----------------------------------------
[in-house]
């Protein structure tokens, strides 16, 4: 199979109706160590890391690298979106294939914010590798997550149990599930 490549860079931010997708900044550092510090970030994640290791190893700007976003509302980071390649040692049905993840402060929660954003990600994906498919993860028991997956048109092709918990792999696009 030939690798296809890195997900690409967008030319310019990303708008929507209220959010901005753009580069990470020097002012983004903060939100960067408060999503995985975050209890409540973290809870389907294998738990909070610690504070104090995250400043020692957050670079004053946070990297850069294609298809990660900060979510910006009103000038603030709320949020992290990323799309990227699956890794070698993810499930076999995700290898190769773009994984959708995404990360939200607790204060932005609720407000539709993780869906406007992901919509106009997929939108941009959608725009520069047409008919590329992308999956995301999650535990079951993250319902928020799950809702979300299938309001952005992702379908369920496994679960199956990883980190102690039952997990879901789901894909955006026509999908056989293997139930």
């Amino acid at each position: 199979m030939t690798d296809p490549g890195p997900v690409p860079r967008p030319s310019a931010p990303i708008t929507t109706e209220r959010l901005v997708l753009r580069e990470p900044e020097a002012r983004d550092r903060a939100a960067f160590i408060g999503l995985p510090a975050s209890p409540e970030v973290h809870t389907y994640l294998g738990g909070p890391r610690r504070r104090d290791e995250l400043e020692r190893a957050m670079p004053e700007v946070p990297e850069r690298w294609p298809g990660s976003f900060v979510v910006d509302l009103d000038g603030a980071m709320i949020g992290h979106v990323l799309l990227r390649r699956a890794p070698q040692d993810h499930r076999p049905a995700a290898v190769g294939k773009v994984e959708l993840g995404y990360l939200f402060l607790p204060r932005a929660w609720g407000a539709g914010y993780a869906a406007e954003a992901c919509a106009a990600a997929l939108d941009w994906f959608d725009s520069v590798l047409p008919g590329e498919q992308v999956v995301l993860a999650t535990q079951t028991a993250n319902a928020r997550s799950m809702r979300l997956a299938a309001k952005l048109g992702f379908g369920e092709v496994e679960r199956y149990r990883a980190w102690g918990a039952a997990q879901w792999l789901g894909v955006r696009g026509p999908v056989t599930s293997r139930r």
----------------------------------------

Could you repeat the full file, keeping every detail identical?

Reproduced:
[in-house]
């Protein structure tokens, strides 16, 4: 199979109706160590890391690298979106294939914010590798997550149990599930 490549860079931010997708900044550092510090970030994640290791190893700007976003509302980071390649040692049905993840402060929660954003990600994906498919993860028991997956048109092709918990792999696009 030939690798296809890195997900690409967008030319310019990303708008929507209220959010901005753009580069990470020097002012983004903060939100960067408060999503995985975050209890409540973290809870389907294998738990909070610690504070104090995250400043020692957050670079004053946070990297850069294609298809990660900060979510910006009103000038603030709320949020992290990323799309990227699956890794070698993810499930076999995700290898190769773009994984959708995404990360939200607790204060932005609720407000539709993780869906406007992901919509106009997929939108941009959608725009520069047409008919590329992308999956995301999650535990079951993250319902928020799950809702979300299938309001952005992702379908369920496994679960199956990883980190102690039952997990879901789901894909955006026509999908056989293997139930």
């Amino acid at each position: 199979m030939t690798d296809p490549g890195p997900v690409p860079r967008p030319s310019a931010p990303i708008t929507t109706e209220r959010l901005v997708l753009r580069e990470p900044e020097a002012r983004d550092r903060a939100a960067f160590i408060g999503l995985p510090a975050s209890p409540e970030v973290h809870t389907y994640l294998g738990g909070p890391r610690r504070r104090d290791e995250l400043e020692r190893a957050m670079p004053e700007v946070p990297e850069r690298w294609p298809g990660s976003f900060v979510v910006d509302l009103d000038g603030a980071m709320i949020g992290h979106v990323l799309l990227r390649r699956a890794p070698q040692d993810h499930r076999p049905a995700a290898v190769g294939k773009v994984e959708l993840g995404y990360l939200f402060l607790p204060r932005a929660w609720g407000a539709g914010y993780a869906a406007e954003a992901c919509a106009a990600a997929l939108d941009w994906f959608d725009s520069v590798l047409p008919g590329e498919q992308v999956v995301l993860a999650t535990q079951t028991a993250n319902a928020r997550s799950m809702r979300l997956a299938a309001k952005l048109g992702f379908g369920e092709v496994e679960r199956y149990r990883a980190w102690g918990a039952a997990q879901w792999l789901g894909v955006r696009g026509p999908v056989t599930s293997r139930r």